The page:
There is a smattering of helpful tips on "customs and idiosyncrasies for businesswomen" (Italian men think it's unladylike for women to pour the wine; don't ask a man for directions in Poland, unless it's a policeman). But much of the information is just not all that essential, or even gender-specific. Do we really need a list of opening hours for taverns and a selection of national beverages, or such advice as "break in your shoes" or "plan your wardrobe" before a trip? In other words, what is offered here comes under the category of just plain common sense (which does not cost $13.95).
Writes the author: "This book is not a listing of hotels and restaurants that welcome women as independent individuals, nor is it a listing of 'women's activities.' " Too bad: Either one would have been more useful than the information provided here.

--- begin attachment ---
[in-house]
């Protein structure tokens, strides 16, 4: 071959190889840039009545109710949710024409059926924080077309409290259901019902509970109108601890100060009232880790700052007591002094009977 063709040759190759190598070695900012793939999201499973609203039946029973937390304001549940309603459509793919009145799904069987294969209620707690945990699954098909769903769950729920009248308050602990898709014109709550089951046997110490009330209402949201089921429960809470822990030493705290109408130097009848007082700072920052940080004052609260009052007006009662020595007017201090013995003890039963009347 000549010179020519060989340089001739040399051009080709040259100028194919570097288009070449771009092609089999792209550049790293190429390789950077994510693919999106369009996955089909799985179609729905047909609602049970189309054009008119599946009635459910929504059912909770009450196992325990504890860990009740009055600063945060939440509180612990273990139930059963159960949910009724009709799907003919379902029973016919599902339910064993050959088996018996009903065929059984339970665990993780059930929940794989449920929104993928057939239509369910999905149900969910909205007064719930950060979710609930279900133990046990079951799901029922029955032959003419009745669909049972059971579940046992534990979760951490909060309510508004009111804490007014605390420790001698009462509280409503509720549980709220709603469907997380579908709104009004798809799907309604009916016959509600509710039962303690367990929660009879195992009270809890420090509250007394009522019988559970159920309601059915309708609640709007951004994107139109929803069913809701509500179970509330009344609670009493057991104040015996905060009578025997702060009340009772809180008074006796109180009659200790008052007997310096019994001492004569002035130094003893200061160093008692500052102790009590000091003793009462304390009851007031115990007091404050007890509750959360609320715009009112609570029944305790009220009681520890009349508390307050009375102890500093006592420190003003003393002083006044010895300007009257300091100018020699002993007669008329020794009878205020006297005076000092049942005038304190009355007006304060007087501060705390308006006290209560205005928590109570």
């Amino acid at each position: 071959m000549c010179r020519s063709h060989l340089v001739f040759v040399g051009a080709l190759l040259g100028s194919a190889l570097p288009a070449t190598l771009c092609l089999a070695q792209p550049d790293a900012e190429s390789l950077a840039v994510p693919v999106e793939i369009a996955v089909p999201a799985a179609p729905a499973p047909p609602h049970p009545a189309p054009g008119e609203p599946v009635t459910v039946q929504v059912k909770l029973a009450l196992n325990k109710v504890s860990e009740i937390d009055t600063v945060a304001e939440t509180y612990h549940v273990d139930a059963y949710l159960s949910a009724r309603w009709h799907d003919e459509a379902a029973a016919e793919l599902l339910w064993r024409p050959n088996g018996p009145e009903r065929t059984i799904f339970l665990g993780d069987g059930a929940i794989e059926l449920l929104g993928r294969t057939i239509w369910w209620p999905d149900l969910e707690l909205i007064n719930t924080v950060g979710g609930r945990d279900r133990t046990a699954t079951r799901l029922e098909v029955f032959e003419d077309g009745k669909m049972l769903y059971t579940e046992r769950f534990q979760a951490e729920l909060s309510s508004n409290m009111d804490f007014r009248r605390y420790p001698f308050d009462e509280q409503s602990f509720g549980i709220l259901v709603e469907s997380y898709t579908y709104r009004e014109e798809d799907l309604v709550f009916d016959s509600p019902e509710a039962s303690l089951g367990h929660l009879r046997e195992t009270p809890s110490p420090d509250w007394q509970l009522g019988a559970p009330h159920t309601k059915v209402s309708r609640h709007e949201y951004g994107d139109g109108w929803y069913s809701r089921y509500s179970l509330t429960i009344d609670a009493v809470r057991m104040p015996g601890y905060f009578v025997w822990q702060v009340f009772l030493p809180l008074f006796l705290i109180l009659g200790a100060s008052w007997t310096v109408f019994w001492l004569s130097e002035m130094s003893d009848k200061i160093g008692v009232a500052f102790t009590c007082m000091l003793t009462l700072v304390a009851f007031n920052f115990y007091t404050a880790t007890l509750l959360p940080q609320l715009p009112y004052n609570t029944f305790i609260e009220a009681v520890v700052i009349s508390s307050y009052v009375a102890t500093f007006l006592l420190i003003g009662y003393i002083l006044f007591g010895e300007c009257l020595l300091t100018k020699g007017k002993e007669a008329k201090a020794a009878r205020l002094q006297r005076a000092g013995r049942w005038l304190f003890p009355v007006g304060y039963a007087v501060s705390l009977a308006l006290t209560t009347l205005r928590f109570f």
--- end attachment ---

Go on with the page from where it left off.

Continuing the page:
End of a Series
On the other hand, comes the unfortunate news from Bantam Books that its travel guide series, which a lot of readers do find quite useful, will no longer be published. The guides were introduced two years ago, but sadly, says spokesman Stuart Applebaum, failed to find their readership or "catch on in a market already glutted with very good guides." Most recently published at the end of last year were Bantam's guides to Florida, the Caribbean, the Soviet Union and Scotland. All titles in the series will remain on bookstore shelves through the end of this year. Barbara Ann Curcio is a Washington writer.